The emphasis placed on GPUs needs to be considered in a balanced way. While it is true they offer a remedy to systems which might otherwise grind to a halt, the CPU remains very important to a server’s suitability.

The CPU contains millions of transistors which perform a variety of calculations. Standard CPUs have up to four processing cores. The benefit of CPUs is that they can carry out a huge range of tasks, very quickly.

The GPU is more specialised, and is designed to display graphics and carry out specific computational tasks. GPUs have a lower clock speed than CPUs, but have significantly more processing cores. This allows them to carry out significant numbers of mathematical operations; the processing cores run simultaneously, making GPUs ideal for handling repetitive tasks.

GPUs might lack the diverse abilities of a CPU, but they make up for it in terms of power. A CPU can perform up to four computations per clock cycle, while a GPU can perform thousands.

GPUs were designed for 3D visuals rendering, but the performance can harnessed to accelerate other computational workloads. A GPU can manage huge batches of data, performing basic operations very quickly. NVIDIA, the leading manufacturer of GPUs, states the ability to process thousands of threads can accelerate software by 100x over a CPU alone.

GPUs excel in carrying out multimedia tasks: transcoding video, image recognition, pattern matching, content analysis, etc.. These are tasks which are better passed to the GPU than managed by the CPU.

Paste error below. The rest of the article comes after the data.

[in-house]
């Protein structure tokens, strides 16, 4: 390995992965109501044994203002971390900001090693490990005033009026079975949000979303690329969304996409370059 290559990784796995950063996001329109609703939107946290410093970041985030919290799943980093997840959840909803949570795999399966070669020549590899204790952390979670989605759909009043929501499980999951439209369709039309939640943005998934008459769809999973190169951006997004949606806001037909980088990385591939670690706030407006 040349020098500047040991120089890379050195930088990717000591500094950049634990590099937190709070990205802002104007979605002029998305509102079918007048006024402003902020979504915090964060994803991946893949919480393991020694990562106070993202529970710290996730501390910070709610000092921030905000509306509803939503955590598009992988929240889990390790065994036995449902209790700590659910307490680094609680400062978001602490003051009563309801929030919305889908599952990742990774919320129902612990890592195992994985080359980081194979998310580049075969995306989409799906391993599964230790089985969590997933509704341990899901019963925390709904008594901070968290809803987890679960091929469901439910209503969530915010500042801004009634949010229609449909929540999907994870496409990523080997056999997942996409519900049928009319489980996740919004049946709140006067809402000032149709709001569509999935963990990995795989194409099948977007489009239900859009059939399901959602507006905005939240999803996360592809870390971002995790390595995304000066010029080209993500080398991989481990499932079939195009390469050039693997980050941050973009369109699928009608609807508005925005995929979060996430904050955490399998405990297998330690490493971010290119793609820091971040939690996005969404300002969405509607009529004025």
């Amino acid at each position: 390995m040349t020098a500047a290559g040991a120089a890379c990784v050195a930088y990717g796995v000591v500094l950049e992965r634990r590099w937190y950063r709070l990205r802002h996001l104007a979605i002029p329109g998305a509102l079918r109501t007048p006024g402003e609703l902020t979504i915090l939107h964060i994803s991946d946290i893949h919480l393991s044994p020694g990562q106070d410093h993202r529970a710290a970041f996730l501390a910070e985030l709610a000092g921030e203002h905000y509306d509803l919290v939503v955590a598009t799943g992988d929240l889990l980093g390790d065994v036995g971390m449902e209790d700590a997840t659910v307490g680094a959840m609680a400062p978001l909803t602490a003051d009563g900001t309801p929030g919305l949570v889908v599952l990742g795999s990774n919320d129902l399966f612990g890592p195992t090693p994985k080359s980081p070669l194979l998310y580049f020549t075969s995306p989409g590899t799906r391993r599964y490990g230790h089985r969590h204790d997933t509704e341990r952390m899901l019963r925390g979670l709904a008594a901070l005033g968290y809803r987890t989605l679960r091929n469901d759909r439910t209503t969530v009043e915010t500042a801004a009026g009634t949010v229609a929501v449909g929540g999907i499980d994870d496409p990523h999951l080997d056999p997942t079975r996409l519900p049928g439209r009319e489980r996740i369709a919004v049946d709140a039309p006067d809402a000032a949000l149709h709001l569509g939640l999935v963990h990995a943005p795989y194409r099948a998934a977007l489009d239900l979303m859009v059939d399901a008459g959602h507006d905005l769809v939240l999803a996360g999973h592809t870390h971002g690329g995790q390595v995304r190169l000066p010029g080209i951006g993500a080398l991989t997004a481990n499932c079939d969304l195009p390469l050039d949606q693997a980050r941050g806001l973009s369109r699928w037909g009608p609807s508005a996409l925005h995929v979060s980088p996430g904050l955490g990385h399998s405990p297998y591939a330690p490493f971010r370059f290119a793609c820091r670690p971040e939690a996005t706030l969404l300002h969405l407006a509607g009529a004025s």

While much of this might sound like the GPU has arrived just in time to save the struggling CPU, the reality is that GPUs have nowhere near the flexibility of CPUs. Indeed, they were never designed as a replacement.

The best value in terms of system performance, price, and power comes from a combination of the two. Indeed, many of the tasks which a GPU carries out are done after the CPU makes the decision to hand them over. The two types of processors must co-exist in order to ensure optimal performance in an advanced hardware set-up.

A legacy option?

If an end user has invested in hardware, but didn’t include GPUs, there is an option to add them, but caution is required. The most common way to add GPUs is via graphics cards. These simple PCI cards can be added to hardware, introducing GPUs with performance which can be leveraged for hardware acceleration. Implementing this can be very easy. Many VMS or other software packages include a simple ‘use hardware acceleration’ tick box.

If adding a GPU via a graphics card is very simple, and switching on hardware acceleration is often a case of simply checking a box in a menu, why is it important to exercise caution if going down the route of upgrading a legacy server?

The answer is one of expectations. If a system is lagging when under load, it stands to reason that deploying a GPU upgrade will boost performance. However, the question is how much it will boost performance, and what performance elements it will boost.

Any enhancements can be impacted by other hardware components. For example, if the CPU is extremely overloaded, not because the system is throwing too much work at it but because it is woefully inadequate for the job, then adding a GPU might not make a difference, because the CPU will still be struggling. If memory limitations are causing issues, then adding a GPU might not have a significant result.

CPUs and GPUs work together and rely on other hardware components too. If the various elements are mismatched, the benefits of GPUs might not be realised.

In summary

AI, Machine Learning and Deep Learning are in their infancy in the smart systems sector, but the technologies promise much. The important point for integrators and end users is to ensure they have the right hardware to cope with the increased workload.

The balance of CPU and GPU power is best left to the experts; a mismatch of components may well end up wasting time and money. However, as big data becomes more widely used, the extra heavy processing power of GPUs will become increasingly important when designing smart systems to deliver real benefits.